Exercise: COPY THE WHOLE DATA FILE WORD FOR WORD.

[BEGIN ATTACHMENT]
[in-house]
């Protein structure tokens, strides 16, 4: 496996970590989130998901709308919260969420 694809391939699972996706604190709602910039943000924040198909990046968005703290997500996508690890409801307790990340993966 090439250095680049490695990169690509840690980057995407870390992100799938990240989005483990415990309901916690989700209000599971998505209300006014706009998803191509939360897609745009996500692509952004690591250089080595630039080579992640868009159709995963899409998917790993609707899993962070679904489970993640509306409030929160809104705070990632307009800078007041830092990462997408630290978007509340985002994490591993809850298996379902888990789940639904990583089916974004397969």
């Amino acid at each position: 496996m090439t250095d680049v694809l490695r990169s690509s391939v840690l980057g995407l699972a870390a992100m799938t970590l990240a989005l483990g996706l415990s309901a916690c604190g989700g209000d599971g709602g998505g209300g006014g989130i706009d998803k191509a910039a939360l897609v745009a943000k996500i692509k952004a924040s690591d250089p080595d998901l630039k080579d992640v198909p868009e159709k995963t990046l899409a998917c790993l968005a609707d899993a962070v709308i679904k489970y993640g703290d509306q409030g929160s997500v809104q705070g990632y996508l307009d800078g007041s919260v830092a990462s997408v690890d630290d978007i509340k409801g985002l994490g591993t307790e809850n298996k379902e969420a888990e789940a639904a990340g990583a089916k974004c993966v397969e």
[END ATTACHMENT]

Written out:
[in-house]
């Protein structure tokens, strides 16, 4: 496996970590989130998901709308919260969420 694809391939699972996706604190709602910039943000924040198909990046968005703290997500996508690890409801307790990340993966 090439250095680049490695990169690509840690980057995407870390992100799938990240989005483990415990309901916690989700209000599971998505209300006014706009998803191509939360897609745009996500692509952004690591250089080595630039080579992640868009159709995963899409998917790993609707899993962070679904489970993640509306409030929160809104705070990632307009800078007041830092990462997408630290978007509340985002994490591993809850298996379902888990789940639904990583089916974004397969």
């Amino acid at each position: 496996m090439t250095d680049v694809l490695r990169s690509s391939v840690l980057g995407l699972a870390a992100m799938t970590l990240a989005l483990g996706l415990s309901a916690c604190g989700g209000d599971g709602g998505g209300g006014g989130i706009d998803k191509a910039a939360l897609v745009a943000k996500i692509k952004a924040s690591d250089p080595d998901l630039k080579d992640v198909p868009e159709k995963t990046l899409a998917c790993l968005a609707d899993a962070v709308i679904k489970y993640g703290d509306q409030g929160s997500v809104q705070g990632y996508l307009d800078g007041s919260v830092a990462s997408v690890d630290d978007i509340k409801g985002l994490g591993t307790e809850n298996k379902e969420a888990e789940a639904a990340g990583a089916k974004c993966v397969e």